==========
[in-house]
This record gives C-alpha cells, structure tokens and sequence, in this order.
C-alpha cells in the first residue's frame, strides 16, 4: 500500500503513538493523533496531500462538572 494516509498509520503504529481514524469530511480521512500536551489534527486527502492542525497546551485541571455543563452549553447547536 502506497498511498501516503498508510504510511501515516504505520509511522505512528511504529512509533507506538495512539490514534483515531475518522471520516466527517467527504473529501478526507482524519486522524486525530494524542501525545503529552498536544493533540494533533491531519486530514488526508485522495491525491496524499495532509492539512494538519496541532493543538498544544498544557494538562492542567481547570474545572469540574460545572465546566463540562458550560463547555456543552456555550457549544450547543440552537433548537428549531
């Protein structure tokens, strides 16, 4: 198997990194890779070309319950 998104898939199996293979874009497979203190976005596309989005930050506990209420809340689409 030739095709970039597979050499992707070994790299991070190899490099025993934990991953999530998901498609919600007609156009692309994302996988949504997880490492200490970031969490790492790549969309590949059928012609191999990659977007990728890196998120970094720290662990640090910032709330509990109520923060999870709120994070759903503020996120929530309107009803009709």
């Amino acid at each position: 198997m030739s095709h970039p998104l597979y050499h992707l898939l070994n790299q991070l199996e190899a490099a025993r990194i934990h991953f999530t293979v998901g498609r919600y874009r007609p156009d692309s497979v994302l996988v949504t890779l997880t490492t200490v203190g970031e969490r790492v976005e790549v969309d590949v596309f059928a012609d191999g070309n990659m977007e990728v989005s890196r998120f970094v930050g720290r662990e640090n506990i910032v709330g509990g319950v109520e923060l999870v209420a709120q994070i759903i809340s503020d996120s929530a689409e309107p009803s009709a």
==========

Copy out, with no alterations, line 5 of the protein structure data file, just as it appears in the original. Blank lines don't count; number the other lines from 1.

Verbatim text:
């Amino acid at each position: 198997m030739s095709h970039p998104l597979y050499h992707l898939l070994n790299q991070l199996e190899a490099a025993r990194i934990h991953f999530t293979v998901g498609r919600y874009r007609p156009d692309s497979v994302l996988v949504t890779l997880t490492t200490v203190g970031e969490r790492v976005e790549v969309d590949v596309f059928a012609d191999g070309n990659m977007e990728v989005s890196r998120f970094v930050g720290r662990e640090n506990i910032v709330g509990g319950v109520e923060l999870v209420a709120q994070i759903i809340s503020d996120s929530a689409e309107p009803s009709a």